In 1988, Luc Besson moved to the top of international cinema with his film “Le Grand Bleu”. A personal film, an ode to freedom and the sea, he directs Jean-Marc Barr and Jean Reno in the memorable roles of two rival freedivers. If Jean Reno will work again with Luc Besson, in particular for “Léon”, it is quite the opposite for Jean-Marc Barr who refuses in block the heritage of the film and takes the absolute opposite of this kind of cinema.
The big Blue, story of a cult film
Jean-Marc Barr is for eternity associated with the great film of Luc Besson The big Blue. This ambitious international production, released in 1988, first received a very cold reception from the public and the press when it was presented at the Cannes Film Festival. But when it was released in French theaters, the reviews were better and it found its audience with more than 9 million admissions. From there, the myth is running. And if he does not immediately find success abroad, The big Blue quickly gains its cult film status and great movie from the 80s.
A great success for Luc Besson, perhaps his most personal film, this film which stars Jean Reno and Jean-Marc Barr concentrates all the elements of the Besson recipe for success: in particular music by Eric Serra, a narration based on the succession of striking sequences – coherence and temporality then being secondary, the famous opening tracking shot, charismatic and touching characters.
A darling film of a whole generation, it is for Jean-Marc Barr a very important stage in his career but nevertheless an experience to be forgotten. If this film revealed him to the whole world, he himself experienced a contradictory revelation that kept him away forever on the path traced by the film.
The refusal to become a “masturbatory” icon
Indeed, Jean-Marc Barr does not like The big Blue, and he never really liked it. No bitterness or retrospective regrets, but an almost immediate rejection of the popularity of the film and especially of its character. He plays Jacques Mayol, a great French freediver whose rivalry with the Italian Enzo Maiorca was famous. The latter is played by Jean Reno in the film by Luc Besson – and renamed for the occasion Enzo Molinari. Jean-Marc Barr was not the director’s first choice, this one desiring first Christophe Lambert, then Gérard Lanvin, then again Mel Gibson. Before finally finding the 28-year-old Franco-American actor, and still unknown to the general public.
It must be said that the beauty of Jean-Marc Barr is then obvious, sculptural, of a purity which goes perfectly with the naive or even autistic character of the character of the film. Magnetic, hypnotic, without having to say a word, Jean-Marc Barr is sublimated by the staging of Luc Besson. Unknown, and despite the film’s first international failure, he became a world star. Rather than putting the foot in the stirrup of the great celebrity, it will unsettle him.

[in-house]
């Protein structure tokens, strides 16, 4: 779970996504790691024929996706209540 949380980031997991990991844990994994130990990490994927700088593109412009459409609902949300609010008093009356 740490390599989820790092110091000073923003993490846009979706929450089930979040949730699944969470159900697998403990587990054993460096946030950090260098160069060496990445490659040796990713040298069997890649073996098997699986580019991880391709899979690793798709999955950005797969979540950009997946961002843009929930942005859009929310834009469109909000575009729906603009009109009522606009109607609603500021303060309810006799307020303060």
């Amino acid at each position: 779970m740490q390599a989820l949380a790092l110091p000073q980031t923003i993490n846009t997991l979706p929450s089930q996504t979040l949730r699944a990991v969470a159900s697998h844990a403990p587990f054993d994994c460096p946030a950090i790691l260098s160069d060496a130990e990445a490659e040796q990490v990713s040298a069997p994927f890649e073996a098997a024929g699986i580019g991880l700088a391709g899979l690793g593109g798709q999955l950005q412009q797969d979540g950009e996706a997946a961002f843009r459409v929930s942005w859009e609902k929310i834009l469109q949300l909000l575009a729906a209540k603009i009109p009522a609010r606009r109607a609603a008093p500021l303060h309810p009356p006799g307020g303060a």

Completely overwhelmed by his sudden popularity, Jean-Marc Barr becomes the object of all envy. Phantasmal object, ideal mannequin, Rosanna Arquette slayer in the film, he can become a leading glamor icon. He immediately refuses to do so, entirely rejecting this creation of an icon desired by Luc Besson. In the actor’s own words, reported in the book “Luc Besson: the man who wanted to be loved. The unauthorized biography“(Flammarion, 2016), he therefore rejects this film
which propelled him into an icon and object of masturbation for young girls.
During our meeting with Jean-Marc Barr for the film The Human Particle (see below), the actor had welcomed us to his friend and collaborator Pascal Arnold, in the heart of Paris. A cramped apartment in which Jean-Marc Barr had casually displayed his few travel items. As he said, he liked to live like that, without unnecessary possessions or that would tie him to a specific place. No apartment, no car, no credit, he is quite the opposite of many of his brothers and sisters who have experienced success and invested it in material wealth. Jean-Marc Barr is looking for another wealth, and he notices it right out of the film The big Blue.
Too high, too early? Seen previously in King david and The Seven Year War, the change of status does not go to the actor. In addition to refusing this new identity of superstar and glamorous icon, Jean-Marc Barr will also regret the portrait of Jacques Mayol that the film makes. Overall, he finds that the film even betrays the philosophy of life and the practice of freediving according to Jacques Mayol, even offering a journalist this definition of Besson’s film: “this is the story of a confused guy who transferred his …